[Album Review] “Permanent Vacation” – Aerosmith (original review)

Permanent Vacation - AerosmithAlbum Title: Permanent Vacation
Artist: Aerosmith
Year: 1987
Running Time: 51m 43s

Track listing: 1 Heart’s Done Time; 2 Magic Touch; 3 Rag Doll; 4 Simoriah; 5 Dude (Looks Like a Lady); 6 St. John; 7 Hangman Jury; 8 Girl Keeps Coming Apart; 9 Angel; 10 Permanent Vacation; 11 I’m Down; 12 The Movie

Bearing in mind the relatively poor attempt that was “Done With Mirrors”, one can only be blown away by “Permanent Vacation” which saw Aerosmith return to the top of the charts thanks to a number of Top 30 hits and a couple of sure-fire classics too. This would never had happened though had the band not got their act together.

With the realisation that it was do or die for them, they all agreed to attend a 12 step clean-up program. Several months later, one and all emerged bleary-eyed but sober for the first time in more than 10 years. Combined with this was the sudden duet with rap act, Run DMC, who covered their 1975 hit, ‘Walk This Way’. This was the first great rock-rap cross-over and it was a huge top 10 hit all over the world. Aerosmith were back but they had a new album to record and this could very well be their last chance.

Geffen recruited a number of song doctors to help create that radio friendly feel and when producer, Rick Rubin, didn’t have time to finish producing the album, Bruce Fairbairn was brought in to steady the teetering ship and the album was completed. A nervous Aerosmith crossed their fingers and hoped for positive feedback. They needn’t have worried…

Kicking off the release schedule, an all-time classic rocker, the impetuous ‘Dude (Looks Like a Lady) which is packed with sass, brass and glazed with sauce. Choc full of sexual humour and innuendo to beat the band, ‘Dude’ is lyrically steets ahead of anything on “Done with Mirrors” and is home to a bristling Joe Perry solo that plays like the opening ceremony to the re-launched Aerosmith Games.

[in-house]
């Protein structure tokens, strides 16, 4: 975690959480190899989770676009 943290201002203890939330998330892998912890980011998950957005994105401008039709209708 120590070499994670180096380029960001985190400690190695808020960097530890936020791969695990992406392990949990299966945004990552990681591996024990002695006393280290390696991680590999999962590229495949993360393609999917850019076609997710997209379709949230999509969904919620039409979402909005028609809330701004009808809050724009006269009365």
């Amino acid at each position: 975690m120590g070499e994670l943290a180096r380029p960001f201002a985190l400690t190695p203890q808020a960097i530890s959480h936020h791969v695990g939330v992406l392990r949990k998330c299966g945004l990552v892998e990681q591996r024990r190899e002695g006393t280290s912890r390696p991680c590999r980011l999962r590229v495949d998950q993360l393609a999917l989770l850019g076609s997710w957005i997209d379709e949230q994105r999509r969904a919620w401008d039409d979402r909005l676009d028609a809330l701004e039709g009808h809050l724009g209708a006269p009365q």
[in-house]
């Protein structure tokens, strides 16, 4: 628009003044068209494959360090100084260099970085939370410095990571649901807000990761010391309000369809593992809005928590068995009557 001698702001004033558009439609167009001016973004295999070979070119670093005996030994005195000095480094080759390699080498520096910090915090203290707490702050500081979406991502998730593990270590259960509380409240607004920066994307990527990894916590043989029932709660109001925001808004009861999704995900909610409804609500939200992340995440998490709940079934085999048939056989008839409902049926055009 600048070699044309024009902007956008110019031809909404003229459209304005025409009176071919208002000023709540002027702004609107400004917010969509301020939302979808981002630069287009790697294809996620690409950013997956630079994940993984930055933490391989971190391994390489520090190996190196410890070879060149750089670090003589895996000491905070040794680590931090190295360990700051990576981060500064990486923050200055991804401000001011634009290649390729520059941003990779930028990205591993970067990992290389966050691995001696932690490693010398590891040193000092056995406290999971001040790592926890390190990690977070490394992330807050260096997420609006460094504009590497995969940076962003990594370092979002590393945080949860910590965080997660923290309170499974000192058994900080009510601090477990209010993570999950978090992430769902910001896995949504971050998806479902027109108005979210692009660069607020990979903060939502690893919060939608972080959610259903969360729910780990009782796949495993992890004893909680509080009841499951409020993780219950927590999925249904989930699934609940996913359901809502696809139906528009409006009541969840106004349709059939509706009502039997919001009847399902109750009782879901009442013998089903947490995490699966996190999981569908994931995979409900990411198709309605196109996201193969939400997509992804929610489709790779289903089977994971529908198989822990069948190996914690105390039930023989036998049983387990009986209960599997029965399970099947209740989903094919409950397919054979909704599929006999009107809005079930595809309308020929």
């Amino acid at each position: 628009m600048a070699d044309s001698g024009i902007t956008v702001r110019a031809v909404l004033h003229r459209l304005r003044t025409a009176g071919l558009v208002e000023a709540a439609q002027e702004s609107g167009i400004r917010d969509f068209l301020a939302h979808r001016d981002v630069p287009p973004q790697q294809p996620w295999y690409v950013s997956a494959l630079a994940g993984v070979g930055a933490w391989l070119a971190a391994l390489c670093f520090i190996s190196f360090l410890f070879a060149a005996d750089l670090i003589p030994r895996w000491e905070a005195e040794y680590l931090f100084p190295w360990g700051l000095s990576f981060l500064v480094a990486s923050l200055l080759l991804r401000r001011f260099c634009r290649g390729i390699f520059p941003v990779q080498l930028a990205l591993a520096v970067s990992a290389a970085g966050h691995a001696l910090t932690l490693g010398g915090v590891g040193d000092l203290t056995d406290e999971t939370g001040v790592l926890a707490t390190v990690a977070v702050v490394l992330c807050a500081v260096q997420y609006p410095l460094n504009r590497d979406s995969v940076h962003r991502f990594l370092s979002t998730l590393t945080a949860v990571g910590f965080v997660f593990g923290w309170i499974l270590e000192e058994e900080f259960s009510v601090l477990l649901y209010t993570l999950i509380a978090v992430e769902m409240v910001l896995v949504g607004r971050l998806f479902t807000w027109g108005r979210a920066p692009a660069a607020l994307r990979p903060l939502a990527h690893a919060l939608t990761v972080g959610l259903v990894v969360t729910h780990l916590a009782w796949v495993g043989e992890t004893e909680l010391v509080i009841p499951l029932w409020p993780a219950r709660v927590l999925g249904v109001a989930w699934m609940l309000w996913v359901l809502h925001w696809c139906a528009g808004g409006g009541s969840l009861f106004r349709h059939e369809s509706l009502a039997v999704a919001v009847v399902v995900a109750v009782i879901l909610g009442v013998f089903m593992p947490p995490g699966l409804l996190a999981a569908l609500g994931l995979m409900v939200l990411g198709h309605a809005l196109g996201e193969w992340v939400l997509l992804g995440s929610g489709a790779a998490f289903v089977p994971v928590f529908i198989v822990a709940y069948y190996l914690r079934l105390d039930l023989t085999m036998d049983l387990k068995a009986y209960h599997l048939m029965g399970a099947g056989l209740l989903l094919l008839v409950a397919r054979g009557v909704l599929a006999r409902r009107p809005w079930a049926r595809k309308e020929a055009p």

The wonderful ‘Rag Doll’ was a hit too and is arguably an even better song than ‘Dude’. A bluesy-rocker with a drum sound that would knock out the population of China, terrific slide guitar from Perry, a foot-tapping rhythm that is one of Whitford’s best, the sublime Margarita horns shoving the irrepresable chorus along and a Tyler vocal performance that can only be described as memserising.

The other big hit off the album is in fact Aerosmith’s most successful single ever. ‘Angel’ saw the Boston bad boys return to contemporary ballad paradise with an emotional rollercoaster that seems a little bit too ‘staged’ to be realistic like ‘Dream On’ or ‘Seasons of Wither’ for example. It is though a very anthemic, and subsequently, enjoyable number.

The top track though is the all-out blues attack of ‘Hangman Jury’. Complete with Mississippi ambience sounds, experienced harmonica, acoustic guitar and seasoned blues-style vocals from Tyler, ‘Hangman Jury’ expertly tells the tale of a young man who is charged with the murder of his wife: ‘what ya do with your gun that’s loaded, shot dead when your heart exploded, tell me baby now doncha worry, like-a-lyin’ to the Hangman Jury’. Superb stuff.

Aerosmith explore the musical universe as much as is humanly feasible and also find time for their quintessential sound. ‘St John’ a finger-clicking R&B beauty manoeurved authoritively by Whitford, Kramer and Hamilton. It is a track that would seem rather out-of-place on anything but an Aerosmith album.

‘Simoriah’ rolls out in an optimistic 60s mood but quickly degenerates into a loose track desperately needing a melody and keeping up the 60s feel is the Lennon/McCartney boogie, ‘I’m Down’ which is faithfully re-created complete with nimble piano work from Tyler and a spirited performance from the rest of the band who just seem to be having a blast.

On more familiar ground is the up-tempo, horn-driven ‘Girl Keeps Coming Apart’ which is a funky ode to dance music of the era (Joey Kramer performs brilliantly with a continuous threatning beat), ‘Permanent Vacation’ is dragged tunefully along by its Mediterranean influences and a throbbing Hamilton performance, ‘Magic Touch’ is half-carried by Perry’s steel guitar but it never rises above mediocre and the thundering ‘Heart’s Done Time’ which opens the album, is devestating in its delivery.

Finally, and closing the album in atypical style, is the dark instrumental, ‘The Movie’. The track was apparently an experiment in musical imagery and the minds eye will be working overtime on hearing it. The song powers along on an abrasive rhythm and a pensive snare drum, breaking down midway for an eerie Gaelic voice over before detonating with a gates-of-oblivion guitar solo from perry.

‘Permanent Vacation’ is not a classic album but it did contain many breathtaking moments. Perhaps lobbing a couple of tracks off the final twelve (it was originally whittled down from 28!) might have helped the whole thing sound a little bit more consistent but overall, it is a great disc.


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